The situation near an Australian town is described as “horrific” as millions of decomposing fish have washed up on the riverbank.

In Menindee, a remote town in New South Wales, Australia, a vast number of dead and decomposing fish have blocked a lengthy section of the river. Several videos circulating on social media show boats cutting through the layers of dead fish, barely revealing the surface beneath.

As per the New South Wales Department of Primary Industries, the likely cause of the mass fish deaths was low levels of oxygen resulting from the receding floodwaters. The situation was exacerbated by the warmer weather, as fish require additional oxygen during such conditions. The locals in Menindee have reported a foul odor emanating from the decaying fish.

According to the New South Wales government, this marks the third instance of a mass fish death in the region in recent times. It was further revealed that “millions” of fish had died in the Darling River near the town of Menindee.

Previous fish deaths had been documented in the region, occurring in both 2018 and 2019. The causes of these incidents were attributed to insufficient water flow, subpar water quality, and sudden fluctuations in temperature, resulting in the deaths of roughly one million fish.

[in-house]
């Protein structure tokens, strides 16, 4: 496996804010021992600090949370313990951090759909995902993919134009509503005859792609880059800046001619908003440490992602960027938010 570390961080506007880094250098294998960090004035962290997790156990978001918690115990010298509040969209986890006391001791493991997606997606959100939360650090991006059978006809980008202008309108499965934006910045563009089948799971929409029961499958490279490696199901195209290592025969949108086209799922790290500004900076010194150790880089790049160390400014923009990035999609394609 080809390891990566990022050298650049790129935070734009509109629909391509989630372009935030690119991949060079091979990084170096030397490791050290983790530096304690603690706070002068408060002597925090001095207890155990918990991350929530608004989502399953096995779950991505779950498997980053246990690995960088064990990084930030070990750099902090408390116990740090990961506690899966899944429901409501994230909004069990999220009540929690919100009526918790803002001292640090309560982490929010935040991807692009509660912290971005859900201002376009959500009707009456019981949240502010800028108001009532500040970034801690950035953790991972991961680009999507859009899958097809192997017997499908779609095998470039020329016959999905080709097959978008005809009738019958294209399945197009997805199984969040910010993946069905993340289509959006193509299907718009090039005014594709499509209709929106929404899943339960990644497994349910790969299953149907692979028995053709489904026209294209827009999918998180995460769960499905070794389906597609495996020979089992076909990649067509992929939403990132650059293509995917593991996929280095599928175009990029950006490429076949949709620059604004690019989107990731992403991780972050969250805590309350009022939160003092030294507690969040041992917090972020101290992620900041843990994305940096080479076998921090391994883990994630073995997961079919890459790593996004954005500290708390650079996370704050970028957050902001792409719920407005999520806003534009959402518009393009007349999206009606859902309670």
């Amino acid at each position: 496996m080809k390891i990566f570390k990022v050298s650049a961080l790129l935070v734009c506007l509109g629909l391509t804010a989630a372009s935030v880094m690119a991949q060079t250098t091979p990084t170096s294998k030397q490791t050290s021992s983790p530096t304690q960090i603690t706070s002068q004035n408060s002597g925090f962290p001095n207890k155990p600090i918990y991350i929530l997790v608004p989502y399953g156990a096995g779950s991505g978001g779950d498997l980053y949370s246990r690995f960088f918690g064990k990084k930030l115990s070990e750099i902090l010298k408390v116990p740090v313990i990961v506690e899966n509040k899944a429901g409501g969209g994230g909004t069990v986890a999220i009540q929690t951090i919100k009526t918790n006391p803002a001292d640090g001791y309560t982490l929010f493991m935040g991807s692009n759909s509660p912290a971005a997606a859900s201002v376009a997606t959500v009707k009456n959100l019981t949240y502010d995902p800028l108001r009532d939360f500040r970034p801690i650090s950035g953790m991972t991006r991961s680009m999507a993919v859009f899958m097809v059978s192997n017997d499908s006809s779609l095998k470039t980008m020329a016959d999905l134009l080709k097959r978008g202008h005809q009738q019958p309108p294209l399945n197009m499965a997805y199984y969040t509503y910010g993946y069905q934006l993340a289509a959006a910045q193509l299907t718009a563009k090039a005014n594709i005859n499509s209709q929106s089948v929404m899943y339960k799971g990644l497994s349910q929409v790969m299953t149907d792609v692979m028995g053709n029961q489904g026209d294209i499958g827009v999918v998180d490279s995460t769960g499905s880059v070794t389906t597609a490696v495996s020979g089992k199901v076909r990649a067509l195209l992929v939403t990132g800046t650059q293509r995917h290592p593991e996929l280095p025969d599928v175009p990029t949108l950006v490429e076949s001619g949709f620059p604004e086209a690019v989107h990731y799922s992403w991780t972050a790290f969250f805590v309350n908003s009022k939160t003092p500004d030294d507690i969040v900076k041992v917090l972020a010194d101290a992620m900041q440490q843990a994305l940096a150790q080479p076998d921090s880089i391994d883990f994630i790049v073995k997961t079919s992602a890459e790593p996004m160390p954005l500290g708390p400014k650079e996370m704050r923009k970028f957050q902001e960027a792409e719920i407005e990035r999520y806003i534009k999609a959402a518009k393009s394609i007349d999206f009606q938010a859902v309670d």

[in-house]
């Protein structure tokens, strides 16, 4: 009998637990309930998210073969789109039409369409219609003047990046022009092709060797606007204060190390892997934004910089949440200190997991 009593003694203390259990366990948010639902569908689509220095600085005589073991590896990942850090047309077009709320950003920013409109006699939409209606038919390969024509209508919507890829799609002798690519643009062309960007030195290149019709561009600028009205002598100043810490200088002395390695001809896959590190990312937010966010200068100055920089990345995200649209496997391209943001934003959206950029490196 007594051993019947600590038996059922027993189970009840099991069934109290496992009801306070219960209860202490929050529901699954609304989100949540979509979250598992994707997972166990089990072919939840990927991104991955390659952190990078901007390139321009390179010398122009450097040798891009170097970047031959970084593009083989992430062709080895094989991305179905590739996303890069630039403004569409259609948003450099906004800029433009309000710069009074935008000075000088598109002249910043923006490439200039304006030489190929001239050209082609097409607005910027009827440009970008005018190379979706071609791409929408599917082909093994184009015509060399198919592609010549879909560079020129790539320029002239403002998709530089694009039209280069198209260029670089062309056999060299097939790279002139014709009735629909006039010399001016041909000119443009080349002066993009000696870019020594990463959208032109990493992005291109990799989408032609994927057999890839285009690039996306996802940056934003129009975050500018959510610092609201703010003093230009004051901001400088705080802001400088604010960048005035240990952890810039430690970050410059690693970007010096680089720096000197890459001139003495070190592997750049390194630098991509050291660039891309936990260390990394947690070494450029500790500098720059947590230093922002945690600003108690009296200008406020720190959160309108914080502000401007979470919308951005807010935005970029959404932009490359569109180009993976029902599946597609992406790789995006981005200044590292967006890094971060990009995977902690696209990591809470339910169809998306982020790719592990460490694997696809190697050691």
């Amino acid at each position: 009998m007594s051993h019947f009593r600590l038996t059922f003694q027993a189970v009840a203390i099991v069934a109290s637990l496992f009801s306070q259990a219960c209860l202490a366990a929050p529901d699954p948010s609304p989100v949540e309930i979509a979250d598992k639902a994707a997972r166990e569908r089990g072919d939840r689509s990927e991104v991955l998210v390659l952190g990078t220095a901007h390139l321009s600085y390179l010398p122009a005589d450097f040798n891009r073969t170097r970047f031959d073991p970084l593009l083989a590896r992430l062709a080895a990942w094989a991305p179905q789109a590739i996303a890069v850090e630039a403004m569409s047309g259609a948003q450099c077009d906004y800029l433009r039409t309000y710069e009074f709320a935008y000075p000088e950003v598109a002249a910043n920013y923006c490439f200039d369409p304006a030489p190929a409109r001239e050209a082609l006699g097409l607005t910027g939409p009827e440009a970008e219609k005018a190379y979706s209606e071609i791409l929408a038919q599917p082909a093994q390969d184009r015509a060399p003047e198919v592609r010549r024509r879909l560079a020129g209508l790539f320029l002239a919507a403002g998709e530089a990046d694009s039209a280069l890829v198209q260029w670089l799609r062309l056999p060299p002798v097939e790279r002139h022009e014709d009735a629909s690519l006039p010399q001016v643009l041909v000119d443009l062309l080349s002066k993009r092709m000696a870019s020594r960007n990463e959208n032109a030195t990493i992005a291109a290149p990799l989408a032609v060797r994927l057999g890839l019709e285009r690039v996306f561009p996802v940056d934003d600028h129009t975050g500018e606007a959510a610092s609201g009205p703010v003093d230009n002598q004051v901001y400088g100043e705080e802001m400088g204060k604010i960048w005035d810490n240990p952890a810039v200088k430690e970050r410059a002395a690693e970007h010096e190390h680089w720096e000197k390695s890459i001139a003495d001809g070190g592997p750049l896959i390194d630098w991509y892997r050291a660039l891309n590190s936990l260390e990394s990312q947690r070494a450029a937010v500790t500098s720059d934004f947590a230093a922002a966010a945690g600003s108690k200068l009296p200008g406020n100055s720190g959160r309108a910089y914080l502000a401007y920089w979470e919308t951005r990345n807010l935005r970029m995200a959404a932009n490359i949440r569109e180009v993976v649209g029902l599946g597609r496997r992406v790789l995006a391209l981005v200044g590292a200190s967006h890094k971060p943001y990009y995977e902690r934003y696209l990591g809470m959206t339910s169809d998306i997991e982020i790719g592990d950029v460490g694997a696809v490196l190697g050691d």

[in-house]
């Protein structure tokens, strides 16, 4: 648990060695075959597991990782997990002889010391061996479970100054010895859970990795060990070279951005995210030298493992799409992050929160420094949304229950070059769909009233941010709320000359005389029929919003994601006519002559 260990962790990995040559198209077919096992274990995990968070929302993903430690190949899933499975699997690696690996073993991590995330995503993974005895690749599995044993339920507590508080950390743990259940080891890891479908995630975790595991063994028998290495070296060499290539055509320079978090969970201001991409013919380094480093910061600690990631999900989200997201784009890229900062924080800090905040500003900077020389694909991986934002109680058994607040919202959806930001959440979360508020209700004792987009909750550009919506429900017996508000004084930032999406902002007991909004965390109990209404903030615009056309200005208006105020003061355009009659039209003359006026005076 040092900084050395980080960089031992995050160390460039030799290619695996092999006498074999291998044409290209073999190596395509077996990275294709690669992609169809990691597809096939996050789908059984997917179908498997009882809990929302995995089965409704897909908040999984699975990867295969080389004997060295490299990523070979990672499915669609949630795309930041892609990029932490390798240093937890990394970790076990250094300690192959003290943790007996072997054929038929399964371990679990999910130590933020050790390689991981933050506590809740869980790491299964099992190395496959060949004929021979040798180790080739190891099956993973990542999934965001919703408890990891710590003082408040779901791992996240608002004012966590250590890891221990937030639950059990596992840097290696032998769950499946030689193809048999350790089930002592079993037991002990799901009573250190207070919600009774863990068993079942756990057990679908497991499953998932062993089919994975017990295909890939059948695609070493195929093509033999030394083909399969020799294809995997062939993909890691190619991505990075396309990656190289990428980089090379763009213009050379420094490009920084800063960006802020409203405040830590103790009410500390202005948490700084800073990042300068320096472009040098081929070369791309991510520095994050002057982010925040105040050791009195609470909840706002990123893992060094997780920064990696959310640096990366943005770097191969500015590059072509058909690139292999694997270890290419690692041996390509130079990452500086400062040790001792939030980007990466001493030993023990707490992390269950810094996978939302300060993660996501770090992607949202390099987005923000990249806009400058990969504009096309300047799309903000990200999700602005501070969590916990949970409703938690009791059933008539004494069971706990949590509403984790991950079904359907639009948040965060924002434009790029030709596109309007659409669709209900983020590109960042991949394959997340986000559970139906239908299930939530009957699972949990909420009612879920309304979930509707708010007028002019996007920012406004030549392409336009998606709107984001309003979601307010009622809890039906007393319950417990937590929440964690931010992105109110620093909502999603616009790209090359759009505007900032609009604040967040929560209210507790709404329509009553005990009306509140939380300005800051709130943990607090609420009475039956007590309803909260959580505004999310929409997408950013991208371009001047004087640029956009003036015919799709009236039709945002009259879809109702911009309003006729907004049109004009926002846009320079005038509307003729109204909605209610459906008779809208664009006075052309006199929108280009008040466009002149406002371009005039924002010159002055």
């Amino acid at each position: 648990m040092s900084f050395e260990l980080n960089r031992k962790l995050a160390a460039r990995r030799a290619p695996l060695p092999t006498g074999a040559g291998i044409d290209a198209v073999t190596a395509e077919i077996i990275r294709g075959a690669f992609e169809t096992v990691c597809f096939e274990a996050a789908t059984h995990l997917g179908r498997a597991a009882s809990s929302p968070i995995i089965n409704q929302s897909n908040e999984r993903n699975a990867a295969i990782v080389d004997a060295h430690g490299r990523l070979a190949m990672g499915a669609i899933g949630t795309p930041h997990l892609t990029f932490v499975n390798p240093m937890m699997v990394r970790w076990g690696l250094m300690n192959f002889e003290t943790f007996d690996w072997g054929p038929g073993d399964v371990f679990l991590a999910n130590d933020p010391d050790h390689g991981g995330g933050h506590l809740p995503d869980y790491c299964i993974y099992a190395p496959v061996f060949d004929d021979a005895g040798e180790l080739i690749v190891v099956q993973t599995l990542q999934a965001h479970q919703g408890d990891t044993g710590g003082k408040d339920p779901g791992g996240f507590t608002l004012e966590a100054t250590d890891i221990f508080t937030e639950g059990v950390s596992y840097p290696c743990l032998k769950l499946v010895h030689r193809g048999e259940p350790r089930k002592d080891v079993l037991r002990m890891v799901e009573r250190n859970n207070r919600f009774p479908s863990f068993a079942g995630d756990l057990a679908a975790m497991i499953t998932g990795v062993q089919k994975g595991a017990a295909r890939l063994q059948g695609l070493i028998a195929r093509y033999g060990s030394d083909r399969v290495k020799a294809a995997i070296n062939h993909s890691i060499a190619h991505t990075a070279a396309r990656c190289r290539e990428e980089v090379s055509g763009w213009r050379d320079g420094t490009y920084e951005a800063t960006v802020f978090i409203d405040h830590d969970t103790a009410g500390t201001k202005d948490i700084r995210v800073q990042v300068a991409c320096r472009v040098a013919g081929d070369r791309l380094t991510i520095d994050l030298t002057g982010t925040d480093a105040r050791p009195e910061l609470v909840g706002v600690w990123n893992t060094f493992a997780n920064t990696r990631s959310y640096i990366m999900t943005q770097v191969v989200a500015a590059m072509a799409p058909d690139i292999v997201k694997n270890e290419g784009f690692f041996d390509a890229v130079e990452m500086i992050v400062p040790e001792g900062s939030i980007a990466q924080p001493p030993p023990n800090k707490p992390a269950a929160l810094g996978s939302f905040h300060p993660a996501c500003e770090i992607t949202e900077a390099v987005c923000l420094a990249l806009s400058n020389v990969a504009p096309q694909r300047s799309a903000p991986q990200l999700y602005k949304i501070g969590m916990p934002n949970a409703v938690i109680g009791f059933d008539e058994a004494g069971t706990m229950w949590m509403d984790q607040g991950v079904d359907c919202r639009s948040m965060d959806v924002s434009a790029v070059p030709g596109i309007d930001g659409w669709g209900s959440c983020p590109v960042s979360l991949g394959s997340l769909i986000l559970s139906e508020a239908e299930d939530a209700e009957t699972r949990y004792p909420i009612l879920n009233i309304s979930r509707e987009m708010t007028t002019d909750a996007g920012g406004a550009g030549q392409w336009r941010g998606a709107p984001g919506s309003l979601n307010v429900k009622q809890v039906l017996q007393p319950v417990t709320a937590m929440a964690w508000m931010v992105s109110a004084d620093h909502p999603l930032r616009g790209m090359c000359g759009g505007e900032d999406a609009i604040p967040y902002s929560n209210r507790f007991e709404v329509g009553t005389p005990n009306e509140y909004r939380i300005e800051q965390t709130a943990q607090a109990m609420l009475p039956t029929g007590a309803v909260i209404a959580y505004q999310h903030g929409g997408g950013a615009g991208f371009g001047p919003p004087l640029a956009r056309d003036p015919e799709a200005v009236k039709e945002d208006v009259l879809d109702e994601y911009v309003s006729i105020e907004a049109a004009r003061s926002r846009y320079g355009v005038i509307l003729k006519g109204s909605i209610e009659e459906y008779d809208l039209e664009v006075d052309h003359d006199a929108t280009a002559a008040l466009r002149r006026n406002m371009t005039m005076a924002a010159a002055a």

Graeme McCrabb, a Menindee resident, told AFP news agency that the sight of dead fish stretching as far as the eye can see is truly horrific. He described the experience as surreal and difficult to comprehend. The environmental impact of the situation is beyond measure, according to him.

Having a population of 500, Menindee has suffered greatly from floods and droughts in recent years. The state authorities report that the fish population, including bony herring and carp, had flourished in the river following earlier floods, but now they were rapidly decreasing as the floodwaters receded.

According to the state government, the cause of the fish fatalities is linked to insufficient oxygen levels in the water (known as hypoxia), which occurs as the floodwaters retreat. The hot weather conditions in the area are worsening the hypoxia, as warmer water holds less oxygen than colder water, and fish require more oxygen in warmer temperatures.

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